The research described in this thesis focused on developing and testing methods to determine the profitability of management information systems (MIS) in livestock farming Methods were first applied to evaluating MIS in pig farming. Economic value of MIS arises from the fact that farmers have limited time, motivation or skills to decide consistently. Therefore, positive research approaches that derive MIS benefits from actual decision making of farmers, such as survey studies and economics experiments, have more potential for MIS evaluation than normative research approaches that assess MIS benefit with predetermined decision criteria, such as decision tree analysis and simulation studies Firstly, a survey study was conducted to evaluate MIS in pig farming. To sort out the effect of "better management" from the actual benefits of MIS, a panel data set was created by combining data of the survey study with data collected on the same farms in 1983. Adjusted for farm, trend, and learning effects, production on farms adopting MIS increase by 0.56 piglets per sow per year (p=0.09). Tests for autocorrelation, influential observations, and nonequivalent control time-series indicated that this outcome is robust Secondly, the impact of farm characteristics on MIS profitability was investigate comparing two conceptually different farm classification methods within the same research population: the sociological "style of farming" approach and the farm-economic "management level" approach. Farmers with high management levels got more added value from MIS. Finally, an individual decision-making experiment was conducted to yield insight into whether laboratory economics experiments can be used as an alternative to surveys for determining the profitability of MIS in sow farming. Instead of linking MIS us to farm results directly, the effect of different information levels on decision making was investigated under controlled laboratory conditions. Many of the farmers in the experiment also participated in the above-mentioned survey study. Although an overall effect of MI was found in both the experiment and the survey study, experimental and survey MI estimates were not significantly correlated. Possible explanations for these uncorrelated estimates are discussed in the thesis.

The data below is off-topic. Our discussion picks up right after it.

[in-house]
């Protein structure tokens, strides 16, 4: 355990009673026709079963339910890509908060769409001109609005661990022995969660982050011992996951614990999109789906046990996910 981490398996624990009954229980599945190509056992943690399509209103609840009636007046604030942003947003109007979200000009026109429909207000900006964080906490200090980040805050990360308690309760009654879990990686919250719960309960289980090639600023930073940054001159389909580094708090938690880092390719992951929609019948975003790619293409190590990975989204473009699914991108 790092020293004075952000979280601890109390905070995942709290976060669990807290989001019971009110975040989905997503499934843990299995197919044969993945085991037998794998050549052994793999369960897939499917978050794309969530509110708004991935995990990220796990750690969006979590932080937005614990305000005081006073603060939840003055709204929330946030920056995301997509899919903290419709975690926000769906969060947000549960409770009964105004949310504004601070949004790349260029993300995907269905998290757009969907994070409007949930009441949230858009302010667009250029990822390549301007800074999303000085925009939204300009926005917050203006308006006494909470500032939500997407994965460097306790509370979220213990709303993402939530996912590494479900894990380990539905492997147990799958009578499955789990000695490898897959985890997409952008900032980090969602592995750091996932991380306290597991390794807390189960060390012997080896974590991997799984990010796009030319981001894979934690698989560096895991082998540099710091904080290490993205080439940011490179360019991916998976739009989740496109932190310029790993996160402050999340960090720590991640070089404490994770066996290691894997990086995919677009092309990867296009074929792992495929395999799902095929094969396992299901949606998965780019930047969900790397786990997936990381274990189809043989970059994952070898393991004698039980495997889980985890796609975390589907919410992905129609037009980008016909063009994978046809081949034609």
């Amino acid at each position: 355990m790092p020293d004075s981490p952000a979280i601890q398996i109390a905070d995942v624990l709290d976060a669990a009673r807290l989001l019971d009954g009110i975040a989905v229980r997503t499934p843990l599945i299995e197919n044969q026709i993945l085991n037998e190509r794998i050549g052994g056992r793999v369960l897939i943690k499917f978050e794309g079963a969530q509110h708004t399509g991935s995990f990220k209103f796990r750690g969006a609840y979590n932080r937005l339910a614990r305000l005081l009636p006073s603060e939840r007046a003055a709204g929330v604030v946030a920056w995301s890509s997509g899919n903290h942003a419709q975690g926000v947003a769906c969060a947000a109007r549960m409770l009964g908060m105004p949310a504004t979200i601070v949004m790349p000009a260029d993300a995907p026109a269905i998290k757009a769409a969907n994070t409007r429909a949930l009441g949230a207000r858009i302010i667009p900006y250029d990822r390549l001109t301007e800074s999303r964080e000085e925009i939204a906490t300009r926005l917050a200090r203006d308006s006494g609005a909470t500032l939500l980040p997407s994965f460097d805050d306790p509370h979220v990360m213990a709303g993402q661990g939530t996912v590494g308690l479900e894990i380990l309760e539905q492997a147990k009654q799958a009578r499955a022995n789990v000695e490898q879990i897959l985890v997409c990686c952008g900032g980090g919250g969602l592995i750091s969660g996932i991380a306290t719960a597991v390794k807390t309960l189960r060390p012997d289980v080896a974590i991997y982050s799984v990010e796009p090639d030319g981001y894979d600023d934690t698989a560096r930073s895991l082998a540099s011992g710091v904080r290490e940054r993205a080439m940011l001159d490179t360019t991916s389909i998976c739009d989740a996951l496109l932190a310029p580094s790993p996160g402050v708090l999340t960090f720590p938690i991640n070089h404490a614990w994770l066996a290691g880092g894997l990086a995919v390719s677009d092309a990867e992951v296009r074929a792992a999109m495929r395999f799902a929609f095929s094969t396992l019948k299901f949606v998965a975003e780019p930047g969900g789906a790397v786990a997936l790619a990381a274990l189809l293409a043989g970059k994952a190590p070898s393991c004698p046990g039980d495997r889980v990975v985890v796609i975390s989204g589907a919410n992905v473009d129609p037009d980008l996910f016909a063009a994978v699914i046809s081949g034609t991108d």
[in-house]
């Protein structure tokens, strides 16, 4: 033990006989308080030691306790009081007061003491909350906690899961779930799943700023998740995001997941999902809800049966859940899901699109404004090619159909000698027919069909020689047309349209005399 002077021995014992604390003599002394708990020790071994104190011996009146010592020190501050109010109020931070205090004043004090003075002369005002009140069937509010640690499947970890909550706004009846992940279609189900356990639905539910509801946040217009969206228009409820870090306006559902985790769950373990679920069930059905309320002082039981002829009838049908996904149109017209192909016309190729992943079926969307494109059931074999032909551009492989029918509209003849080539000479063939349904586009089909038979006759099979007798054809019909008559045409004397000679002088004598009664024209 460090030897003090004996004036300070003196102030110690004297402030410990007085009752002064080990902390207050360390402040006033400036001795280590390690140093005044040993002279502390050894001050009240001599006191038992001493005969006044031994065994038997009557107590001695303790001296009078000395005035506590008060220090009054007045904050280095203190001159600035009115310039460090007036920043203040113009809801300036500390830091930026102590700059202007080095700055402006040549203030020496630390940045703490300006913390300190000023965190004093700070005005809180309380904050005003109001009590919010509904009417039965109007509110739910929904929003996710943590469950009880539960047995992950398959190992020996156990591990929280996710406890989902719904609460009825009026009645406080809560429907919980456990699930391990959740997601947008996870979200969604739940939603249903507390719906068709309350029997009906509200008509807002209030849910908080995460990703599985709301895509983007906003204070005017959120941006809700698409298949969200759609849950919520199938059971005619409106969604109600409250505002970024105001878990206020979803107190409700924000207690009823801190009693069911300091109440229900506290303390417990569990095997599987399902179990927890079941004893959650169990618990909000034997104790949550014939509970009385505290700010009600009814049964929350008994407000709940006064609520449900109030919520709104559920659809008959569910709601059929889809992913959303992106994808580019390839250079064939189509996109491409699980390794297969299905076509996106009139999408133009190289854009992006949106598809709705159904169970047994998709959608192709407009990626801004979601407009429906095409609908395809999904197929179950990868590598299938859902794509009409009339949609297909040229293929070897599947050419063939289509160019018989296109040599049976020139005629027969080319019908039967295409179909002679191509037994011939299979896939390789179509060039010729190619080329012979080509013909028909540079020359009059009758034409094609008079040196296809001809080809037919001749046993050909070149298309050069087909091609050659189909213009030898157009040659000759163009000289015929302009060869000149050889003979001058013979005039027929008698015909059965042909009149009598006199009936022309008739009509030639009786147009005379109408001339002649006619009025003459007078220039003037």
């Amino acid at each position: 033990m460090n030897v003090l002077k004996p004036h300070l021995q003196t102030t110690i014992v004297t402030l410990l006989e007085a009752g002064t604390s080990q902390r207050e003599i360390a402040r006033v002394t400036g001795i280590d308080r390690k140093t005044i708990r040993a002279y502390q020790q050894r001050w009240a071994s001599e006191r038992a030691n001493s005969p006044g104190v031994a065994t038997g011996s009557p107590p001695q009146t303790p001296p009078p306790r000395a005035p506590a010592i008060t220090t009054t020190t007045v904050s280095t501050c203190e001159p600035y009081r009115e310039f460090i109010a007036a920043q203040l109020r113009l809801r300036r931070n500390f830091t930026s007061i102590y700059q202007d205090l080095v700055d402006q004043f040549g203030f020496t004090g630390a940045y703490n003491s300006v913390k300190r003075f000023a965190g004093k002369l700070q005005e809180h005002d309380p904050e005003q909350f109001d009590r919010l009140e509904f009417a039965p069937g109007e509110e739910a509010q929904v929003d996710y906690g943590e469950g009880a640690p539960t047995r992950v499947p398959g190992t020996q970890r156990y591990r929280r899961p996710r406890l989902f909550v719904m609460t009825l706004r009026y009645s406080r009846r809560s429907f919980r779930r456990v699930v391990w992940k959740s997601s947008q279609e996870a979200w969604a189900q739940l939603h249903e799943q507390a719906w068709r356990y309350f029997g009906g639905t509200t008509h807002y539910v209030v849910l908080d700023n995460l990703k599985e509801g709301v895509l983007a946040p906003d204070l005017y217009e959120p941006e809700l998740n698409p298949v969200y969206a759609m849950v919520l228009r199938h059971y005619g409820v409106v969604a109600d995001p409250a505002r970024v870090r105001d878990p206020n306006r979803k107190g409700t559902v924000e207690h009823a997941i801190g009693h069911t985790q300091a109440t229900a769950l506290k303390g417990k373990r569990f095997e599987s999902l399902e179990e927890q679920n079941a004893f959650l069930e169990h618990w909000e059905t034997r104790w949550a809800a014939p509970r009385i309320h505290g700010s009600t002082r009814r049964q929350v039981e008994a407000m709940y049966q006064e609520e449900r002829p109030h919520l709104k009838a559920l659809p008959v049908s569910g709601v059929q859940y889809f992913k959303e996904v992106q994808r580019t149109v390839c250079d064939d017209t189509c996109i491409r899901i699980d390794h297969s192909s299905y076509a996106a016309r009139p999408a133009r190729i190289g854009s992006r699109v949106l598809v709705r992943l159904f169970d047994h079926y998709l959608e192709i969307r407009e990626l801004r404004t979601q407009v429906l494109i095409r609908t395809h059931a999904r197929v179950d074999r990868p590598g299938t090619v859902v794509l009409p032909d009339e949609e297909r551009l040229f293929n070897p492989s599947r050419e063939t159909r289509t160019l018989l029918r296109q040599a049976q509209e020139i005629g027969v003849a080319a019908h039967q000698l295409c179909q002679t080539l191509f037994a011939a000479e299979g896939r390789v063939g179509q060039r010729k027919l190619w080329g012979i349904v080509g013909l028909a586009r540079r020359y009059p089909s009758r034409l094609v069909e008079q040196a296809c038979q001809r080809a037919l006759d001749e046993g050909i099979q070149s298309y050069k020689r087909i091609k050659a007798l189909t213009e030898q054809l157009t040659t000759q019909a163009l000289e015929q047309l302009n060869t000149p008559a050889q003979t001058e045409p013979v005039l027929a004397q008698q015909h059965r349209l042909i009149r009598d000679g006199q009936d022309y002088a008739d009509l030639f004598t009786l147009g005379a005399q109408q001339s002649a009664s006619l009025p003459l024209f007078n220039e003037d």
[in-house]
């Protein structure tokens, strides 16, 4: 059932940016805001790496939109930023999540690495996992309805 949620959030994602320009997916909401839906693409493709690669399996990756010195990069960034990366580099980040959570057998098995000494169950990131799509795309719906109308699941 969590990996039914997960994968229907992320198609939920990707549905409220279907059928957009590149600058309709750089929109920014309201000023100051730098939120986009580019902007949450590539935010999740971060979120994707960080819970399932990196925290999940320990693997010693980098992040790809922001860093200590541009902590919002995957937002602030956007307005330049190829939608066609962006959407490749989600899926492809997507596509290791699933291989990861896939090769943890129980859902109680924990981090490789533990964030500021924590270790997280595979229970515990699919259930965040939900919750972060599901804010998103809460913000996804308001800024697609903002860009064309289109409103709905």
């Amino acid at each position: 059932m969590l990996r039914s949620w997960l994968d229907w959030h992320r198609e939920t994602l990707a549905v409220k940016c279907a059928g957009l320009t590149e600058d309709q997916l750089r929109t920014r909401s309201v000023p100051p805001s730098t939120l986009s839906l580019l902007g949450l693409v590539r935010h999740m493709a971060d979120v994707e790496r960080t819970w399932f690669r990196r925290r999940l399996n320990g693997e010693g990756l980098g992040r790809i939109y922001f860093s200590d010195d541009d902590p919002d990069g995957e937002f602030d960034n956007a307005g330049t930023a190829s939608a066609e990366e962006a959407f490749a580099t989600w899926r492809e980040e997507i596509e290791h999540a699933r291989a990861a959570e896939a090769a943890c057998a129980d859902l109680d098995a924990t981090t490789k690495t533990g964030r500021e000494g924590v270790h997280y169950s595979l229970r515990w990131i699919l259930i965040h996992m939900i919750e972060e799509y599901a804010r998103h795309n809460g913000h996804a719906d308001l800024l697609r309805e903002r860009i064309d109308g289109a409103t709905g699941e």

|Qualification||Doctor of Philosophy|
|Award date||18 Feb 1998|
|Place of Publication||S.l.|
|Publication status||Published - 1998|
- information systems
- farm management
- farm results